// 4 billion integers are stored in an integer array called IntegerArray[].
// 500 million bytes are reserved (and set to zero) in an unsigned char array called ExistsArray[].

unsigned int c;

for (c=0;c<4000000000;c++)
int ByteIndex=IntegerArray[c]/8;
int BitIndex=IntegerArray[c]%8;
unsigned char ByteValue=ExistsArray[ByteIndex];

if (ByteValue&(1 << BitIndex))
; // The value specified by IntegerArray[c] already existed.
// The value specified by IntegerArray[c] did not already exist.

ExistsArray[ByteIndex]=ByteValue|(1 << BitIndex);

The above pseudo-code will blow the doors off of any algorithm utilizing a general-purpose merge sort and use a lot less memory...and that's before implementing obvious technical optimizations like unrolling the loop to minimize some of the calculations. (For example, the 'ByteIndex' value is divided by 8 and thus only needs to be calculated once for every 8 iterations of the main loop. But I digress....) The solution demonstrates a true understanding of the problem, an ability to derive a solution (rather than simply quote some existing function that could do it in a less than optimal way), and it will attract more ladies because of the prodigious amounts of bit twiddling. If the amount of memory used was an issue, there are a variety of things that you could to do address that. As but one example, you could compress "strides" of the integer existence bits - say, 256 at a time - via RLE (run-length encoding - a fast and efficient method of encoding data that favors sequences that repeat for at least short periods of time.) Each time that you needed to read or set a given bit, you'd decompress the stride (and recompress it if you change something.) Your access time - latency - per read/write operation would slow, but that might be less important than minimizing memory use. Some operations could be optimized by noting whether an entire sequence was set to a given value (so that read operations could immediately return the bit's value without decompressing the stride and write operations could return - avoiding the decompression and recompression - if the value being set matched the value utilized throughout the stride.) You could buffer writes so that the decompression and recompression of a "set bit" operation wouldn't stall the main thread (which would improve performance on a CPU supporting more than one core.)

The point here is that in programming the devil is often in the details. It's frequently the case that a programmer can't craft an intelligent solution to a problem without knowing the specifics. Thus, if you want to truly test their ability, you should have a discussion about how they might go about solving a particular problem rather than simply listing a variety of problems on a piece of paper and expecting an answer in a few sentences. This means, of course, that you probably ought to ask fewer such questions (so that the conversation can go into more depth) rather than more. It's a lot more work on the part of the interviewer, but you'll actually gain some real insight into how the person might approach a given problem.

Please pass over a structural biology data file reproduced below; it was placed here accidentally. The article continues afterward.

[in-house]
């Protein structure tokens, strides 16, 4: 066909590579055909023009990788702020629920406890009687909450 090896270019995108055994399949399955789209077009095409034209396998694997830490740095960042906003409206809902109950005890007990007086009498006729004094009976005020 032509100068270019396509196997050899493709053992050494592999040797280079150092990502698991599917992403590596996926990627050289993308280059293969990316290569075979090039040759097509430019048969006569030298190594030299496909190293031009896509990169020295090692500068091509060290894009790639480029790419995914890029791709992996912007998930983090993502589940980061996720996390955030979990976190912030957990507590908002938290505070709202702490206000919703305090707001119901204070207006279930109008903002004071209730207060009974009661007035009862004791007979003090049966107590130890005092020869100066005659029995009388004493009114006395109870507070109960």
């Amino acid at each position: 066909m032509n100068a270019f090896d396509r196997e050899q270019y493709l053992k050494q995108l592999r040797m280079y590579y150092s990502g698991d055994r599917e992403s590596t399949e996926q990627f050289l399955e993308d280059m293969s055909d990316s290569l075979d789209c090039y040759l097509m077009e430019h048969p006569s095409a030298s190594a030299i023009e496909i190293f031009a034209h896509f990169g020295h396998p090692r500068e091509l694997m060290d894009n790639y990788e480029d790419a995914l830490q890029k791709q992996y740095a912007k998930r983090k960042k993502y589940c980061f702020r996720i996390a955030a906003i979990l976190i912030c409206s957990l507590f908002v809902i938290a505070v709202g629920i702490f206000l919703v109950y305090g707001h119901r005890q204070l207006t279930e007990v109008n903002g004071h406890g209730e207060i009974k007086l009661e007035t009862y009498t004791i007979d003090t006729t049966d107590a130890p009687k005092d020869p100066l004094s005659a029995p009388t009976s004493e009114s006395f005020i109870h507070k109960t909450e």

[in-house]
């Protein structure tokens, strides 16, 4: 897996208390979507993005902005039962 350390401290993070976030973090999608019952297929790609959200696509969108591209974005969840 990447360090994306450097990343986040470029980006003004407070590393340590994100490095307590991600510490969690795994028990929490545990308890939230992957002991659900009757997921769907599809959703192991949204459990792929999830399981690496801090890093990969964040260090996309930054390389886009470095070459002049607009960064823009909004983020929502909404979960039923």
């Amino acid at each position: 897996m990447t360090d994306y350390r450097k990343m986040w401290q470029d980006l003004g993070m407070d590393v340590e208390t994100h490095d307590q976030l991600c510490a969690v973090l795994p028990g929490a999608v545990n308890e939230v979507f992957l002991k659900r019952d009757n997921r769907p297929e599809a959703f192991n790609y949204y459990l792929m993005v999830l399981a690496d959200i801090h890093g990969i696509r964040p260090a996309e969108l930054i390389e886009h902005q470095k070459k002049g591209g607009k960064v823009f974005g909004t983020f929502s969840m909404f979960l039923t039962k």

- TZ

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3/17/2010 12:09:44 AM by TZ

I just found a different set of "Google Interview Questions" and I think that these ones are a bit better than the previous list...although I'd still seriously question their predictive value in terms of accurately identifying superior talent for the job in question. Here are some example questions...and my immediate responses:

Question: How much should you charge to wash all of the windows in Seattle?
My answer: I'd charge whatever my costs were, plus 20%.

Question: How many piano tuners are there in the world?
My answer: Roughly the number of pianos divided by 100. (I would have divided by 50, but there are an awful lot of pianos that clearly aren't tuned very often.)

Question: Why are manhole covers round?
My answer: Because if they were square they wouldn't fit in the round holes in the street.

Question: A man pushed his car to a hotel and lost his fortune. What happened?
My answer: He bet someone his fortune that he'd win a race back to the hotel and his car broke down.

Question: You need to check that your friend, Bob, has your correct phone number but you cannot ask him directly. You must write the question on a card and give it to Eve, who will take the card to Bob and return the answer to you. What must you write on the card, besides the question, to ensure Bob can encode the message so that Eve cannot read your phone number?
My answer: Calculate a standard CRC-32 (checksum) on my phone number and write it down on a piece of paper.

Question: You're the captain of a pirate ship and your crew gets to vote on how the gold is divided up. If fewer than half of the pirates agree with you, you die. How do you recommend apportioning the gold in such a way that you get a good share of the booty, but still survive?